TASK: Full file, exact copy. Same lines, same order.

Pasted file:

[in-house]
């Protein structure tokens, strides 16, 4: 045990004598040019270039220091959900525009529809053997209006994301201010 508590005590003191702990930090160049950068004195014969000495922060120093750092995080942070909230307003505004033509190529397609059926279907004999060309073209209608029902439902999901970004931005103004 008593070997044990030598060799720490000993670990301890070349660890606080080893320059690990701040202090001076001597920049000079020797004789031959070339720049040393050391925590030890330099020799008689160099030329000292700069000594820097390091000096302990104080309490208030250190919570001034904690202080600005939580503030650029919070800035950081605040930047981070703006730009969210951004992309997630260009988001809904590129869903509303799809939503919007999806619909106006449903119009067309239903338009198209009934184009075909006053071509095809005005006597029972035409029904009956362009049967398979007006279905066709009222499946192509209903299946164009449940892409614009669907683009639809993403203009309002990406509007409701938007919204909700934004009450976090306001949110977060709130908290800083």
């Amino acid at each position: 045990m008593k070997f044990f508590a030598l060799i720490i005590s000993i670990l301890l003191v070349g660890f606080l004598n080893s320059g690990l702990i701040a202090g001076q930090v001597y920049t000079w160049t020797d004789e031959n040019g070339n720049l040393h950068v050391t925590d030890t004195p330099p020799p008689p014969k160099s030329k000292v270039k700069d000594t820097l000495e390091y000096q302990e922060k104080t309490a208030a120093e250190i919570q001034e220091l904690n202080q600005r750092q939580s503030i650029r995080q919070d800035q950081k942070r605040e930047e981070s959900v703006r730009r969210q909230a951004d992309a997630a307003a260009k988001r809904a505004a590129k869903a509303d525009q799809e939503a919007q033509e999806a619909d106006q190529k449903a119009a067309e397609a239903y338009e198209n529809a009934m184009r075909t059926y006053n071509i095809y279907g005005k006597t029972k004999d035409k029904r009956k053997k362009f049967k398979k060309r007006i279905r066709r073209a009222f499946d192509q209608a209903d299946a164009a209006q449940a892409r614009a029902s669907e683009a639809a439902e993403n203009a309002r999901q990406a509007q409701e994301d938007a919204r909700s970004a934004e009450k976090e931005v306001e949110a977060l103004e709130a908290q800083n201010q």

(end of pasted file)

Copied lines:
[in-house]
């Protein structure tokens, strides 16, 4: 045990004598040019270039220091959900525009529809053997209006994301201010 508590005590003191702990930090160049950068004195014969000495922060120093750092995080942070909230307003505004033509190529397609059926279907004999060309073209209608029902439902999901970004931005103004 008593070997044990030598060799720490000993670990301890070349660890606080080893320059690990701040202090001076001597920049000079020797004789031959070339720049040393050391925590030890330099020799008689160099030329000292700069000594820097390091000096302990104080309490208030250190919570001034904690202080600005939580503030650029919070800035950081605040930047981070703006730009969210951004992309997630260009988001809904590129869903509303799809939503919007999806619909106006449903119009067309239903338009198209009934184009075909006053071509095809005005006597029972035409029904009956362009049967398979007006279905066709009222499946192509209903299946164009449940892409614009669907683009639809993403203009309002990406509007409701938007919204909700934004009450976090306001949110977060709130908290800083």
């Amino acid at each position: 045990m008593k070997f044990f508590a030598l060799i720490i005590s000993i670990l301890l003191v070349g660890f606080l004598n080893s320059g690990l702990i701040a202090g001076q930090v001597y920049t000079w160049t020797d004789e031959n040019g070339n720049l040393h950068v050391t925590d030890t004195p330099p020799p008689p014969k160099s030329k000292v270039k700069d000594t820097l000495e390091y000096q302990e922060k104080t309490a208030a120093e250190i919570q001034e220091l904690n202080q600005r750092q939580s503030i650029r995080q919070d800035q950081k942070r605040e930047e981070s959900v703006r730009r969210q909230a951004d992309a997630a307003a260009k988001r809904a505004a590129k869903a509303d525009q799809e939503a919007q033509e999806a619909d106006q190529k449903a119009a067309e397609a239903y338009e198209n529809a009934m184009r075909t059926y006053n071509i095809y279907g005005k006597t029972k004999d035409k029904r009956k053997k362009f049967k398979k060309r007006i279905r066709r073209a009222f499946d192509q209608a209903d299946a164009a209006q449940a892409r614009a029902s669907e683009a639809a439902e993403n203009a309002r999901q990406a509007q409701e994301d938007a919204r909700s970004a934004e009450k976090e931005v306001e949110a977060l103004e709130a908290q800083n201010q």